Athalie or Athaliah was written for private performance at court, and
has something of the gloom and piety that marked the later years of the
Sun King's reign. It was staged in 1691 by the convent girls at St Cyr,
and so belongs to the period between the Counter-Reformation and the
grand operas of the following century. The first attempted to bring the
majesty of God down to earth in magnificent music, ceremony and
architecture. The second aimed at spectacle and stunning stage effects.
With its extended choruses (though unperformed in Racine's lifetime,
and a troubled history for the play as a whole thereafter), Athaliah is
indeed close to opera, but of a peculiarly religious kind.
Austere and more successful in
stagecraft than in creating sympathetic characters is probably the
common impression. But Voltaire, no great friend of the French court,
considered it one of the great achievements of the human mind,
excelling anything of Shakespeare's. Flaubert greatly admired the work,
and Gide praised the chorus sections. Like all Racine's work, the play
is not naturalistic but poetic: it succeeds or fails as the poetry
succeeds or fails. We miss what Racine intended by complaining that
what little warmth emanates from the play comes from the minor
characters: the honest but simple Abner and the long-suffering Princess
Jehoshabeath, who meekly follows her husband's dictates. Similarly with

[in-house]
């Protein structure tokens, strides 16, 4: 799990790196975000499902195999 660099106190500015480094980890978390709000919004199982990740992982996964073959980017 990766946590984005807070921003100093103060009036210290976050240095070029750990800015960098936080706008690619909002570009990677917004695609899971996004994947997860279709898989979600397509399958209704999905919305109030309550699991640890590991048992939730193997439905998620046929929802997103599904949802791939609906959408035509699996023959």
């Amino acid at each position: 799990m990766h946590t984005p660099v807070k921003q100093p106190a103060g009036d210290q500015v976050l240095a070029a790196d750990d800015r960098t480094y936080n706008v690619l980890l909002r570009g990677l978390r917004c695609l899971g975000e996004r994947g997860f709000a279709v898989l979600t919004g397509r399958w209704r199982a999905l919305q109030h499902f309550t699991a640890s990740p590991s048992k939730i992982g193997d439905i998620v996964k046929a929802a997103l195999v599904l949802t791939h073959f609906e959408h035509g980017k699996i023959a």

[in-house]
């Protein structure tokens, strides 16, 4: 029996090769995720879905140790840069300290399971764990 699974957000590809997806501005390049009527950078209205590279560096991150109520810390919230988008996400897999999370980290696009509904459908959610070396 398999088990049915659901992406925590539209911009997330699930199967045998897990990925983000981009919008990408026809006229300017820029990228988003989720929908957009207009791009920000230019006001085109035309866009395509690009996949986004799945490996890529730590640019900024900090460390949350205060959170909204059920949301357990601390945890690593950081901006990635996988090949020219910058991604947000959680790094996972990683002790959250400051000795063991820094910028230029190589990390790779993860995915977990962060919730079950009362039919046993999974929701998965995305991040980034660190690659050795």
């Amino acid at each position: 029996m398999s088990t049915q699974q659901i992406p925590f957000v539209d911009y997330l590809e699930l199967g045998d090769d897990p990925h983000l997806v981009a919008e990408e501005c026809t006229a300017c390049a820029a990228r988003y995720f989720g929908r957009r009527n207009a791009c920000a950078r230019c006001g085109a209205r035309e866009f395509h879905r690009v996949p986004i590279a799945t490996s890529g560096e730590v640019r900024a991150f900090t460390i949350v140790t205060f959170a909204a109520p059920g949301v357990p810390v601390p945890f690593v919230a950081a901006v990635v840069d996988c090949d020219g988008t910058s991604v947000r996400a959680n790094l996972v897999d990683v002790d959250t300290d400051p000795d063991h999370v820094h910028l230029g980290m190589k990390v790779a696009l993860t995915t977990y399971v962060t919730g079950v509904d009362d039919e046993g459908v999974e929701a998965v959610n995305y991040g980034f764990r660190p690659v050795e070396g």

Joash. His is a cloistered virtue, doubtless, but if he comes over as
something of a prig that is all to Racine's purposes. The untried youth
was to turn apostate in his later years, as Racine takes pains to
emphasize, in the Introduction and the play itself, because man is born
into sin, and cannot escape damnation by his own efforts. Racine was
not writing fiction, but dramatizing something that was importantly
true. The choruses put the matter plainly, and the play fails if we
simply respond to them as poetry.
The plot is largely based on Biblical
history. Athaliah, widow of the king of Judah, has abandoned the Jewish
religion for the worship of Baal, and believes she has eliminated other
members of the royal family. In fact, however, the late king's son,
Joash, has been rescued by Jehoshabeath, wife of the high priest, and
secretly raised in the Temple as Eliacin.
Act 1. Abner, Athaliah's general,
assures Jehoiada, the high priest, that he would support a descendant
of the king of Judah if one appeared. Jehoiada agrees with Jehoshabeath
to reveal the existence of Joash, intending to dethrone Athaliah and
bring the country back to the old faith.
Act 2. Athaliah goes into the Jewish
temple and finds a child, Eliacin, whom she has seen in a threatening
dream. Not knowing that this child is Joash, she asks Jehoiada to bring
the child, and then invites him to come to live with her at the palace.
Act 3. Fearing what the dream foretells,
Athalie demands Eliacin be sent as a hostage. The high priest decides
to hasten the restoration of Joash to preclude plots by the treacherous
Mathan, the chief priest of Baal.
Act 4. Eliacin is revealed as Joas, the
true successor of the kings of Judah. The priests barricade the Temple.
Act 5. Athaliah prepares to dislodge the rebels from the Temple. She
comes under promise of safe passage into the Temple to claim Eliacin
and reputed treasure of the place. Joash is then proclaimed king, when
armed priests seize Athaliah and kill her guards. The army beseiging
the Temple flees. Athaliah is executed.
A free e-book in pdf format includes the
French text, glossary and notes on the translation. The text may be
used free of performance royalties if the translator is acknowledged.
e-book in pdf format includes the French text, glossary and
references. Corrected and revised in January 2014.